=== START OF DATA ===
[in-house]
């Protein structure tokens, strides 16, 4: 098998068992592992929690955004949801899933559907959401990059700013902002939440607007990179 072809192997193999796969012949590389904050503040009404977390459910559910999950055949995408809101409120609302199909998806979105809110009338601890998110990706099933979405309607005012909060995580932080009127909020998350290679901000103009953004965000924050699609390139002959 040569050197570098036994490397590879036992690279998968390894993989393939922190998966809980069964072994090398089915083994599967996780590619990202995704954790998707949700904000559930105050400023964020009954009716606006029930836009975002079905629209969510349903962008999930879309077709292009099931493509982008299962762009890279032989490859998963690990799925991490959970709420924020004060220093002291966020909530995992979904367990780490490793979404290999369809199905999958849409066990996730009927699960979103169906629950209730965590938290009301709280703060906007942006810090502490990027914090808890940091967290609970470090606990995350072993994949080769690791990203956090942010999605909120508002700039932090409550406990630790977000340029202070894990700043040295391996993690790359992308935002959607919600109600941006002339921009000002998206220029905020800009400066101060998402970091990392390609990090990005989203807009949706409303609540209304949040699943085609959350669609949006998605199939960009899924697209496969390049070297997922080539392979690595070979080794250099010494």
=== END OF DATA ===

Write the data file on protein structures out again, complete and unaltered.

[in-house]
């Protein structure tokens, strides 16, 4: 098998068992592992929690955004949801899933559907959401990059700013902002939440607007990179 072809192997193999796969012949590389904050503040009404977390459910559910999950055949995408809101409120609302199909998806979105809110009338601890998110990706099933979405309607005012909060995580932080009127909020998350290679901000103009953004965000924050699609390139002959 040569050197570098036994490397590879036992690279998968390894993989393939922190998966809980069964072994090398089915083994599967996780590619990202995704954790998707949700904000559930105050400023964020009954009716606006029930836009975002079905629209969510349903962008999930879309077709292009099931493509982008299962762009890279032989490859998963690990799925991490959970709420924020004060220093002291966020909530995992979904367990780490490793979404290999369809199905999958849409066990996730009927699960979103169906629950209730965590938290009301709280703060906007942006810090502490990027914090808890940091967290609970470090606990995350072993994949080769690791990203956090942010999605909120508002700039932090409550406990630790977000340029202070894990700043040295391996993690790359992308935002959607919600109600941006002339921009000002998206220029905020800009400066101060998402970091990392390609990090990005989203807009949706409303609540209304949040699943085609959350669609949006998605199939960009899924697209496969390049070297997922080539392979690595070979080794250099010494």